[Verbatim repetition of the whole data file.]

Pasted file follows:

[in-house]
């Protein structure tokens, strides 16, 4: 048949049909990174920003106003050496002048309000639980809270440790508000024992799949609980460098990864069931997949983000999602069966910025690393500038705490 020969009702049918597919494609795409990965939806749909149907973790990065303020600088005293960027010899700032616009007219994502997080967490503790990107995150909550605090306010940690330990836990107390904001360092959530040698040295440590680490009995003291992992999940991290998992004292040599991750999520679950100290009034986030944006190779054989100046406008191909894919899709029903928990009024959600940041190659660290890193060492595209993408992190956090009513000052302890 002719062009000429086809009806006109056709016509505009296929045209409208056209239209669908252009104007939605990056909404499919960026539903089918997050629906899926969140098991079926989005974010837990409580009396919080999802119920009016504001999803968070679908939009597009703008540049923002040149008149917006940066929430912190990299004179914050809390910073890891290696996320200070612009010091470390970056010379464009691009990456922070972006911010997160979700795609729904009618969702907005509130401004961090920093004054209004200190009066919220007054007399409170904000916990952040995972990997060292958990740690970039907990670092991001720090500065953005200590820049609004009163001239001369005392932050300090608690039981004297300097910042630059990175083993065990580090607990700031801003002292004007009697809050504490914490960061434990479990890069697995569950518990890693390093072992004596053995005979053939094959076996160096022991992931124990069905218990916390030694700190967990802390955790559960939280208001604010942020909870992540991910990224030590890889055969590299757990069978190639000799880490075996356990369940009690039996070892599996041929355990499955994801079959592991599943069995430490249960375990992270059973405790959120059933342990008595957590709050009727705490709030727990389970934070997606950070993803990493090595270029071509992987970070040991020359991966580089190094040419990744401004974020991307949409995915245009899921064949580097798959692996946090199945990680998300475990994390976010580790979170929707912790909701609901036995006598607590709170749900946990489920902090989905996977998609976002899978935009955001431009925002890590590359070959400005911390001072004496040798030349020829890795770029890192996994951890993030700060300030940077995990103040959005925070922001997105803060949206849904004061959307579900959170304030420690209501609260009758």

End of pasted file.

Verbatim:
[in-house]
């Protein structure tokens, strides 16, 4: 048949049909990174920003106003050496002048309000639980809270440790508000024992799949609980460098990864069931997949983000999602069966910025690393500038705490 020969009702049918597919494609795409990965939806749909149907973790990065303020600088005293960027010899700032616009007219994502997080967490503790990107995150909550605090306010940690330990836990107390904001360092959530040698040295440590680490009995003291992992999940991290998992004292040599991750999520679950100290009034986030944006190779054989100046406008191909894919899709029903928990009024959600940041190659660290890193060492595209993408992190956090009513000052302890 002719062009000429086809009806006109056709016509505009296929045209409208056209239209669908252009104007939605990056909404499919960026539903089918997050629906899926969140098991079926989005974010837990409580009396919080999802119920009016504001999803968070679908939009597009703008540049923002040149008149917006940066929430912190990299004179914050809390910073890891290696996320200070612009010091470390970056010379464009691009990456922070972006911010997160979700795609729904009618969702907005509130401004961090920093004054209004200190009066919220007054007399409170904000916990952040995972990997060292958990740690970039907990670092991001720090500065953005200590820049609004009163001239001369005392932050300090608690039981004297300097910042630059990175083993065990580090607990700031801003002292004007009697809050504490914490960061434990479990890069697995569950518990890693390093072992004596053995005979053939094959076996160096022991992931124990069905218990916390030694700190967990802390955790559960939280208001604010942020909870992540991910990224030590890889055969590299757990069978190639000799880490075996356990369940009690039996070892599996041929355990499955994801079959592991599943069995430490249960375990992270059973405790959120059933342990008595957590709050009727705490709030727990389970934070997606950070993803990493090595270029071509992987970070040991020359991966580089190094040419990744401004974020991307949409995915245009899921064949580097798959692996946090199945990680998300475990994390976010580790979170929707912790909701609901036995006598607590709170749900946990489920902090989905996977998609976002899978935009955001431009925002890590590359070959400005911390001072004496040798030349020829890795770029890192996994951890993030700060300030940077995990103040959005925070922001997105803060949206849904004061959307579900959170304030420690209501609260009758």